BY PAPA JOHN KOLSTAD
Twin Cities health care activists are seeking changes to a state law that gives nearly free state collection services to a corporate giant. Health Partners/Regions Hospital enjoys the privilege of having the Minnesota Department of Revenue provide collection services for debt people owe for health care. This law allows Health Partners to have the state capture any income or property tax refund from those who owe them money. Health Partners has an annual revenue between $6 and $7 billion per year. They should do their own collections.
State law prohibits naming a company in statutes. However, Health Partners gained this state collection privilege by getting someone to insert specific language into a bill that only describes Health Partners/Regions Hospital. The offending words that need to be removed from this state law are: “ …, a private nonprofit hospital that leases its building from a county or city in which it is located, … .” This language only describes Health Partners.
In addition to getting these collection services at taxpayer expense, something that would cost other small and large businesses 20 to 40 percent of the debt, this money is most likely being diverted from people who are already in a desperate situation. We are in the middle of a pandemic and an economic disaster. Not only has our government failed to provide basic health care, as every other industrialized nation has, but they allow wealthy corporations to take poor and low-income people’s meager tax refunds, money needed for food and essentials.
A group I work with, Health Care Advocates, recently learned of this travesty. Through some research we learned that we could end Health Partners’ state free ride by simply removing the words describing Health Partners from the state law. We next contacted some leaders in the Minnesota House and Senate, providing them with our proposed suggested deletion of the errant language from the state statute. We found eager bipartisan support in House and Senate and are working to get chief authors and key co-authors in both houses of Congress. It is thought it will pass.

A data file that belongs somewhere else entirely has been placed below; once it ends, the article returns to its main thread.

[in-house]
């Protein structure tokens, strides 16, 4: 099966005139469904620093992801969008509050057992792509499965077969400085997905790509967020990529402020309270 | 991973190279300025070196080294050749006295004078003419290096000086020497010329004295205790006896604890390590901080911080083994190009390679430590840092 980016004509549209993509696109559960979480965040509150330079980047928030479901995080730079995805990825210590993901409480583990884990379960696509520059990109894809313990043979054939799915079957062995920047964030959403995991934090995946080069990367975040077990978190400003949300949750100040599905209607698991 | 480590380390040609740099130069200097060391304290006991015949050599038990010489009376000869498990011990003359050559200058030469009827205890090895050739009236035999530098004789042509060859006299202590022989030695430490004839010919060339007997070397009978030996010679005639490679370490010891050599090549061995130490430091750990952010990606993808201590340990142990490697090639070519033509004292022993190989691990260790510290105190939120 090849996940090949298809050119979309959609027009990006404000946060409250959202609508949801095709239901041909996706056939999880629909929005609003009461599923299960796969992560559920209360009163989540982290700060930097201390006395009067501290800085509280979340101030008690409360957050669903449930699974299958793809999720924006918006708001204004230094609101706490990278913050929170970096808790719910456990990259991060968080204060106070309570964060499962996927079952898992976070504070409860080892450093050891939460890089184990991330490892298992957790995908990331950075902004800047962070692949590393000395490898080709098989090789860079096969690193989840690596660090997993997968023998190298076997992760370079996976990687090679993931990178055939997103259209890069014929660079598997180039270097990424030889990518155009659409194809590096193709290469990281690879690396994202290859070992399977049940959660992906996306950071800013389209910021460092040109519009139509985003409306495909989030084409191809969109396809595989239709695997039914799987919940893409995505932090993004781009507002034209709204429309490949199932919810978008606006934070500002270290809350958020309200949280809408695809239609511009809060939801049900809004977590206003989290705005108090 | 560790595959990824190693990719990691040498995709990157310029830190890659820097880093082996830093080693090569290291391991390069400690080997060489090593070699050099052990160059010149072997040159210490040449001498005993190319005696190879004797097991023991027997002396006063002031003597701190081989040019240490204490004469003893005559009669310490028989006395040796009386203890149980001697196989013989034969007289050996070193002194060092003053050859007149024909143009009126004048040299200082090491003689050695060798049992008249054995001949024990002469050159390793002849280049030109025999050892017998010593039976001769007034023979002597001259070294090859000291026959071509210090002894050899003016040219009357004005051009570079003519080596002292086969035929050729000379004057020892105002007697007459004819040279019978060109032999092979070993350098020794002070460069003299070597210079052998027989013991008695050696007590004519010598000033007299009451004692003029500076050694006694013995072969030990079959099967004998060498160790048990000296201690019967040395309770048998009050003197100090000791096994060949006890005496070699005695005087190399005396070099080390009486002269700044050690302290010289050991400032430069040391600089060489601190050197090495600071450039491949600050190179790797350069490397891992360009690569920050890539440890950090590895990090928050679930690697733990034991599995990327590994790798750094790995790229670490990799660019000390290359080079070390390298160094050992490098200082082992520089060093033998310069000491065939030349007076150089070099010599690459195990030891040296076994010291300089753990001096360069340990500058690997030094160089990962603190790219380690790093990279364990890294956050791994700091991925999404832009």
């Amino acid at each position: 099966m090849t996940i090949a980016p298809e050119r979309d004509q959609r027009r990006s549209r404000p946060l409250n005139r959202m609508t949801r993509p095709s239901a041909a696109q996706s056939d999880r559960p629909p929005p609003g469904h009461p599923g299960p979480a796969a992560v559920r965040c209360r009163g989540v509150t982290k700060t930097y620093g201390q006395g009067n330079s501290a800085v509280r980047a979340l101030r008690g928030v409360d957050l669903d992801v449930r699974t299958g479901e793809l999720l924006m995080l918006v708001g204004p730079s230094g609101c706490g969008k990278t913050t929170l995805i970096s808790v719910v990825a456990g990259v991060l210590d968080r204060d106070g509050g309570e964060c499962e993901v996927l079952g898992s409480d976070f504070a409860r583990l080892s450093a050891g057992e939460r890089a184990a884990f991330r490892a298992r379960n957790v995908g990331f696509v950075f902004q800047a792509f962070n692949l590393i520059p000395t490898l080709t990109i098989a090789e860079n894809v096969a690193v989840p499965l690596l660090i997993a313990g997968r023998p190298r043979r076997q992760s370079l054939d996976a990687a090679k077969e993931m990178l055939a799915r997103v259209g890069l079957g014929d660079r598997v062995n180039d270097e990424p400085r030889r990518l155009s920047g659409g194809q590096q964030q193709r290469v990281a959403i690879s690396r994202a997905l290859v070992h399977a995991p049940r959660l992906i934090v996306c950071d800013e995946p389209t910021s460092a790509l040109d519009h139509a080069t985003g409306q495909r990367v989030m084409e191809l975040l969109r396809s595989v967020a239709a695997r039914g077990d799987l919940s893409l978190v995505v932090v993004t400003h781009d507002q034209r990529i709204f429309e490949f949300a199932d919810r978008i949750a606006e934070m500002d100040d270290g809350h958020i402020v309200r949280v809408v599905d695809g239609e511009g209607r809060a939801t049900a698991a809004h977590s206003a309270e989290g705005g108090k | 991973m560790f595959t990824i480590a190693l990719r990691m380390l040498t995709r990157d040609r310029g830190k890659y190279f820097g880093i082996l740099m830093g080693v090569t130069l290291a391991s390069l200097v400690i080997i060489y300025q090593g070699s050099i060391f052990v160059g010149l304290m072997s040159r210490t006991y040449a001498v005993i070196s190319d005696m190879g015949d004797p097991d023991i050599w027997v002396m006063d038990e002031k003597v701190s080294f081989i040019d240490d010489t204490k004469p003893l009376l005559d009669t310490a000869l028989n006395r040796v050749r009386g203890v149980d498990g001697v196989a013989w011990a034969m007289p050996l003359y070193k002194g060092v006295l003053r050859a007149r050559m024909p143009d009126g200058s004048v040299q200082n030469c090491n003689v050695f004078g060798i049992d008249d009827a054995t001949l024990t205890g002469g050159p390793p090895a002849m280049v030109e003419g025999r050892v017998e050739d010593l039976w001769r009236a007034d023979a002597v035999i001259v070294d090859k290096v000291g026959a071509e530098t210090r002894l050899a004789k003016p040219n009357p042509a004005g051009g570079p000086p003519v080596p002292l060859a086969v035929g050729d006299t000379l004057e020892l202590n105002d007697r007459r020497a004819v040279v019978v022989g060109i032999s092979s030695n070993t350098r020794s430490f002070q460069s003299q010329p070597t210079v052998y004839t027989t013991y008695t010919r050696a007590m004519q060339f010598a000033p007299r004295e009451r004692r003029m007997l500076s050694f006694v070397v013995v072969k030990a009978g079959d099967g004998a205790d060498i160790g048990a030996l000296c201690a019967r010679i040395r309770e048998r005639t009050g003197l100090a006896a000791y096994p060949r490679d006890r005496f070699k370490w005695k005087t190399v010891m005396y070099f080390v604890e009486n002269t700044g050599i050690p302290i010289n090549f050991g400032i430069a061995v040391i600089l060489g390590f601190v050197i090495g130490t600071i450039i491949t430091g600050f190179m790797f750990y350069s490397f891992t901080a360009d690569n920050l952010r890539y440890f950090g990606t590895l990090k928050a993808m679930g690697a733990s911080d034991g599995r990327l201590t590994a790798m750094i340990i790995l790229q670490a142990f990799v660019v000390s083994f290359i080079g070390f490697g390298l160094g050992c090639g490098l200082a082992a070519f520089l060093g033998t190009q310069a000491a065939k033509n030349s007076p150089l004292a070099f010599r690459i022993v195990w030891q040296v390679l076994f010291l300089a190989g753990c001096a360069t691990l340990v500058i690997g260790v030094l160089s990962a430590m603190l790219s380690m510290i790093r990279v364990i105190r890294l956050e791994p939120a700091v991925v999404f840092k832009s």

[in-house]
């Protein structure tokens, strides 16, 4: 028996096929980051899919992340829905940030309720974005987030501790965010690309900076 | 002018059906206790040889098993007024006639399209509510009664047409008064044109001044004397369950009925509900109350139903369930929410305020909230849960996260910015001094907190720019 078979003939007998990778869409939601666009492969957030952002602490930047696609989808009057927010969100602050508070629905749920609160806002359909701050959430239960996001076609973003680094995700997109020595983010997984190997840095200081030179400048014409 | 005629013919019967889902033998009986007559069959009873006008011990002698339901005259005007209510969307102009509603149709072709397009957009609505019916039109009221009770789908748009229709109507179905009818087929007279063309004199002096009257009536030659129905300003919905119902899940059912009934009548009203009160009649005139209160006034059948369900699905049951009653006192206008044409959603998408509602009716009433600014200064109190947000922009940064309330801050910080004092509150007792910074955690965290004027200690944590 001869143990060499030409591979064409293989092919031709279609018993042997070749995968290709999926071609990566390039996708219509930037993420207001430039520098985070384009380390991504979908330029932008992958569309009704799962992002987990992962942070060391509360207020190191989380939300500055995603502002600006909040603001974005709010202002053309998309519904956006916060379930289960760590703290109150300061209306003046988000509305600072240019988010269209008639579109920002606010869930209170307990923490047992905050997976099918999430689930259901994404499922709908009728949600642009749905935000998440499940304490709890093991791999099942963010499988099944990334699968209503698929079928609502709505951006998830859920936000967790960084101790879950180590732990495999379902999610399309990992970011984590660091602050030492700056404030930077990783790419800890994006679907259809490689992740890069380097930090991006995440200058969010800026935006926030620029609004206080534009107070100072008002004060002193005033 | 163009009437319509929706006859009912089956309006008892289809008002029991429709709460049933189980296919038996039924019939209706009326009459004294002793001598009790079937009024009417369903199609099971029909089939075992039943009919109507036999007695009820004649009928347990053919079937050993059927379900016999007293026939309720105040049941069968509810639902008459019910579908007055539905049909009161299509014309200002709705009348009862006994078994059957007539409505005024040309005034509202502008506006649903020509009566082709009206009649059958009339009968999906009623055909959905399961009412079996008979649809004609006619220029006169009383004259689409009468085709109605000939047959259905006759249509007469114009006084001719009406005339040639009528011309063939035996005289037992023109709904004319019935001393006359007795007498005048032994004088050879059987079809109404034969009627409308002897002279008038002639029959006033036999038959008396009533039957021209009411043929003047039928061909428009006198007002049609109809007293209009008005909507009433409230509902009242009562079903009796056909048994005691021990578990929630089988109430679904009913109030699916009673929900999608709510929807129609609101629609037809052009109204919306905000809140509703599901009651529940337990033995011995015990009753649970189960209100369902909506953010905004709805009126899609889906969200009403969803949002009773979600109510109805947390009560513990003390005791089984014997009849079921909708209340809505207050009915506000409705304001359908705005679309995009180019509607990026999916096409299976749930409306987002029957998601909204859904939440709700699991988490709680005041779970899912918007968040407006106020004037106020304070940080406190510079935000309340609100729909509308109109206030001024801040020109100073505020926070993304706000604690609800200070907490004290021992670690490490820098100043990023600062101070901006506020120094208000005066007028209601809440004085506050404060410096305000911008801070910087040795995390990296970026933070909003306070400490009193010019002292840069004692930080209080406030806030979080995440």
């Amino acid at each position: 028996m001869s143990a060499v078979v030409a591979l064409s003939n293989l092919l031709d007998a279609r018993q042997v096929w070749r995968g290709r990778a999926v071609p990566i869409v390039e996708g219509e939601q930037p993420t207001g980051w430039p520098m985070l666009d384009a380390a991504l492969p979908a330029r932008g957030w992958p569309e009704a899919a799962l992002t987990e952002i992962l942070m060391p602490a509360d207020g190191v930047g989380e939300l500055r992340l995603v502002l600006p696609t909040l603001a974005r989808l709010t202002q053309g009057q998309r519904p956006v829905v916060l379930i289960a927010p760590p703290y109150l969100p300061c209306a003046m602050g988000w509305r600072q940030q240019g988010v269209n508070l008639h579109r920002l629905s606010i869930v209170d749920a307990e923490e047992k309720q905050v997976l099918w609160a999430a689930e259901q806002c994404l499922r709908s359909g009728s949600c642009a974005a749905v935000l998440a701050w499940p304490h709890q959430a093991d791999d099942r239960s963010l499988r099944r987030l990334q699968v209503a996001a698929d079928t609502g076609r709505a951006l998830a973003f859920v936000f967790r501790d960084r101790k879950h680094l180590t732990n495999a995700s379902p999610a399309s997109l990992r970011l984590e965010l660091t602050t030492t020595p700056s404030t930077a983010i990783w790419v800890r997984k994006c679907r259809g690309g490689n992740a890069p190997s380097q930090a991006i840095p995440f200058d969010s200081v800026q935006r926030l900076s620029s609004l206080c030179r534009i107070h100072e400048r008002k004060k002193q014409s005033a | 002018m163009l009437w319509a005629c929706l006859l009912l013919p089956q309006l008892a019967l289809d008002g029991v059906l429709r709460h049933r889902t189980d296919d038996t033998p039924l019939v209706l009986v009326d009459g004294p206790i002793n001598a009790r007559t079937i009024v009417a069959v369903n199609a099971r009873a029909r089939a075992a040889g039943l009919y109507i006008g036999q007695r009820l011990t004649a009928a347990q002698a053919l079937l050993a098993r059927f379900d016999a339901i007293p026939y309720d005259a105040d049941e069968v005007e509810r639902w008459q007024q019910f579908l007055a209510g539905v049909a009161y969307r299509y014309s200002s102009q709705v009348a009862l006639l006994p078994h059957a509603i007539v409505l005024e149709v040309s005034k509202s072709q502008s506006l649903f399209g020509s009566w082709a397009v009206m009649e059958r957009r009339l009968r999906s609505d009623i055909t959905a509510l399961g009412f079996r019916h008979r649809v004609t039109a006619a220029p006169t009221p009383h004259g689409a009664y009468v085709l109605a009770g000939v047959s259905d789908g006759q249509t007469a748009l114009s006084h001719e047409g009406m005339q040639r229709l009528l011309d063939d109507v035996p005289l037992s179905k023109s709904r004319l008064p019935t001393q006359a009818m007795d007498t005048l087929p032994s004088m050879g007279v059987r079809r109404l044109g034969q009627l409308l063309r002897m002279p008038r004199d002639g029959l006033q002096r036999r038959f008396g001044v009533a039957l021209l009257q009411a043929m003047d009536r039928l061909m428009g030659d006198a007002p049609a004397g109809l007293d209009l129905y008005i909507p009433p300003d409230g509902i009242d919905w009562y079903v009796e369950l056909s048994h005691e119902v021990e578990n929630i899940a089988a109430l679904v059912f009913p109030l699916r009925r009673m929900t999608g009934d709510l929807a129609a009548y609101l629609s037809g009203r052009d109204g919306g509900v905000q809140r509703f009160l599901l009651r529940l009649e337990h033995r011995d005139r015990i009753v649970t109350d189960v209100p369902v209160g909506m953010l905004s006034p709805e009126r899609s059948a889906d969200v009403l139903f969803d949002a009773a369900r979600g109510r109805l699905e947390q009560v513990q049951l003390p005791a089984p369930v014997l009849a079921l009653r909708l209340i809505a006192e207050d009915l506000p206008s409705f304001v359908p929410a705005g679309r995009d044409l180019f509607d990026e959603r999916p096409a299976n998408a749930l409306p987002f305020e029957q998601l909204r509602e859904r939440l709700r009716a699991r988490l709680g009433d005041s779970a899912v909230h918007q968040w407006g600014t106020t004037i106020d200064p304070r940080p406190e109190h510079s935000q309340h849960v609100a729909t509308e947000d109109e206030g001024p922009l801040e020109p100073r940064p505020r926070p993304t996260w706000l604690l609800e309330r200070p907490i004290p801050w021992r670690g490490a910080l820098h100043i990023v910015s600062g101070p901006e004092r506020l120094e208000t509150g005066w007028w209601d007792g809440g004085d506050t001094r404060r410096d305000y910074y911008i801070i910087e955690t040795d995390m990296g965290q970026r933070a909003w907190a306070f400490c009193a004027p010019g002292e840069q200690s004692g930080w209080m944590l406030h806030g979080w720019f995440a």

This will not prevent Health Partners from seeking the collection of any debts. They would just have to hire a collection agency like every other business in Minnesota or pursue the legal process through the courts where the situation of the debtor could be considered.
The Minnesota Revenue Recapture Act was enacted to assist the state and publicly-owned facilities in the process of debt collection, such as state, county, municipalities and public libraries. Now we find it has been cleverly subverted to provide taxpayer-funded collection services for private interests allowing them to bypass legal due process and collection costs. Health Partners is already publicly subsidized because they pay no property taxes for Regions Hospital.
Why should this matter to South Minneapolis? Health Partners is a massive health care corporation covering the entire region. Their CEO receives millions in salary. Yet our quality and availability of health care is declining. Other industrialized nations provide comprehensive health care to all, with choice of doctor, hospital and clinic, with half the costs per person of what we pay—with 30 million not covered under our system—with better health outcomes and with no open enrollment.
We should all demand real health care in America.